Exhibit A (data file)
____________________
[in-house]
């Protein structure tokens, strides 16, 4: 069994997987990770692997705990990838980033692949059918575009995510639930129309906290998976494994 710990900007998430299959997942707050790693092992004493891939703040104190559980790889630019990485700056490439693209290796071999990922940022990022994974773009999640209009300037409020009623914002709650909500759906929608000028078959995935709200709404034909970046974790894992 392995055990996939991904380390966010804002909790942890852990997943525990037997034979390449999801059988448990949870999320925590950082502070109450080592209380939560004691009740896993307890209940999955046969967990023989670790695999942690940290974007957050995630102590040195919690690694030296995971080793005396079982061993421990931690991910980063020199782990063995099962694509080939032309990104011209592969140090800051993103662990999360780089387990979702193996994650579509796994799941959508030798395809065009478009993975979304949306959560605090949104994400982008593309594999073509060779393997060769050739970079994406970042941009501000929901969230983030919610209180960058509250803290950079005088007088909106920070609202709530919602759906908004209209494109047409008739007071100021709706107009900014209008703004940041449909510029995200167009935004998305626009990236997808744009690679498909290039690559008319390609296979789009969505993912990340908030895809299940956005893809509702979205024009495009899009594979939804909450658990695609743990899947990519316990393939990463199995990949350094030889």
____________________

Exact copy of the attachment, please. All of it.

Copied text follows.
[in-house]
């Protein structure tokens, strides 16, 4: 069994997987990770692997705990990838980033692949059918575009995510639930129309906290998976494994 710990900007998430299959997942707050790693092992004493891939703040104190559980790889630019990485700056490439693209290796071999990922940022990022994974773009999640209009300037409020009623914002709650909500759906929608000028078959995935709200709404034909970046974790894992 392995055990996939991904380390966010804002909790942890852990997943525990037997034979390449999801059988448990949870999320925590950082502070109450080592209380939560004691009740896993307890209940999955046969967990023989670790695999942690940290974007957050995630102590040195919690690694030296995971080793005396079982061993421990931690991910980063020199782990063995099962694509080939032309990104011209592969140090800051993103662990999360780089387990979702193996994650579509796994799941959508030798395809065009478009993975979304949306959560605090949104994400982008593309594999073509060779393997060769050739970079994406970042941009501000929901969230983030919610209180960058509250803290950079005088007088909106920070609202709530919602759906908004209209494109047409008739007071100021709706107009900014209008703004940041449909510029995200167009935004998305626009990236997808744009690679498909290039690559008319390609296979789009969505993912990340908030895809299940956005893809509702979205024009495009899009594979939804909450658990695609743990899947990519316990393939990463199995990949350094030889």